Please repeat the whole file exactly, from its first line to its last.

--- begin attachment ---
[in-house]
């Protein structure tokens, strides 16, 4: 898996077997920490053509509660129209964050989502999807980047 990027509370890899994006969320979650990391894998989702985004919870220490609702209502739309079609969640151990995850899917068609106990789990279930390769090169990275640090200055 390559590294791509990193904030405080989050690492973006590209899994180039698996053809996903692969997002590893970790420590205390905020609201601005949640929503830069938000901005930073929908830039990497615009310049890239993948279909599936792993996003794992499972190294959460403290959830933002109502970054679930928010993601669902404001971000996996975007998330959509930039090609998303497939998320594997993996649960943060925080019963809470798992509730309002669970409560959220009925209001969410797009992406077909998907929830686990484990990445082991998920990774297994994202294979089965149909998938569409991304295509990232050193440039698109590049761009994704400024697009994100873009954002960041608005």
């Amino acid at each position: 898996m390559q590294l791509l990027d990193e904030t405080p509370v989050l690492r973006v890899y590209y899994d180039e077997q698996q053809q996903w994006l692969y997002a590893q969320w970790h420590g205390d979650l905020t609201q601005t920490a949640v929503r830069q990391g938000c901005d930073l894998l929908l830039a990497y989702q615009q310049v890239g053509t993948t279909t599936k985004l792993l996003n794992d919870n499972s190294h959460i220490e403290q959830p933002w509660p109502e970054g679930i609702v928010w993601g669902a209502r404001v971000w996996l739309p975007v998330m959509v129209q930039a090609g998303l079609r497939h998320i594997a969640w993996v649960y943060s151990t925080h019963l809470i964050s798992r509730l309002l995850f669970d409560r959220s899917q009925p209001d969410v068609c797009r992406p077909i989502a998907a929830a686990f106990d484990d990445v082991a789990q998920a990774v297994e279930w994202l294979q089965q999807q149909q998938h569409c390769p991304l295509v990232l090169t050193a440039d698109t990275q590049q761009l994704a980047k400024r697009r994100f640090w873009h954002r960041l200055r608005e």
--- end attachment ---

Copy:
[in-house]
């Protein structure tokens, strides 16, 4: 898996077997920490053509509660129209964050989502999807980047 990027509370890899994006969320979650990391894998989702985004919870220490609702209502739309079609969640151990995850899917068609106990789990279930390769090169990275640090200055 390559590294791509990193904030405080989050690492973006590209899994180039698996053809996903692969997002590893970790420590205390905020609201601005949640929503830069938000901005930073929908830039990497615009310049890239993948279909599936792993996003794992499972190294959460403290959830933002109502970054679930928010993601669902404001971000996996975007998330959509930039090609998303497939998320594997993996649960943060925080019963809470798992509730309002669970409560959220009925209001969410797009992406077909998907929830686990484990990445082991998920990774297994994202294979089965149909998938569409991304295509990232050193440039698109590049761009994704400024697009994100873009954002960041608005």
């Amino acid at each position: 898996m390559q590294l791509l990027d990193e904030t405080p509370v989050l690492r973006v890899y590209y899994d180039e077997q698996q053809q996903w994006l692969y997002a590893q969320w970790h420590g205390d979650l905020t609201q601005t920490a949640v929503r830069q990391g938000c901005d930073l894998l929908l830039a990497y989702q615009q310049v890239g053509t993948t279909t599936k985004l792993l996003n794992d919870n499972s190294h959460i220490e403290q959830p933002w509660p109502e970054g679930i609702v928010w993601g669902a209502r404001v971000w996996l739309p975007v998330m959509v129209q930039a090609g998303l079609r497939h998320i594997a969640w993996v649960y943060s151990t925080h019963l809470i964050s798992r509730l309002l995850f669970d409560r959220s899917q009925p209001d969410v068609c797009r992406p077909i989502a998907a929830a686990f106990d484990d990445v082991a789990q998920a990774v297994e279930w994202l294979q089965q999807q149909q998938h569409c390769p991304l295509v990232l090169t050193a440039d698109t990275q590049q761009l994704a980047k400024r697009r994100f640090w873009h954002r960041l200055r608005e």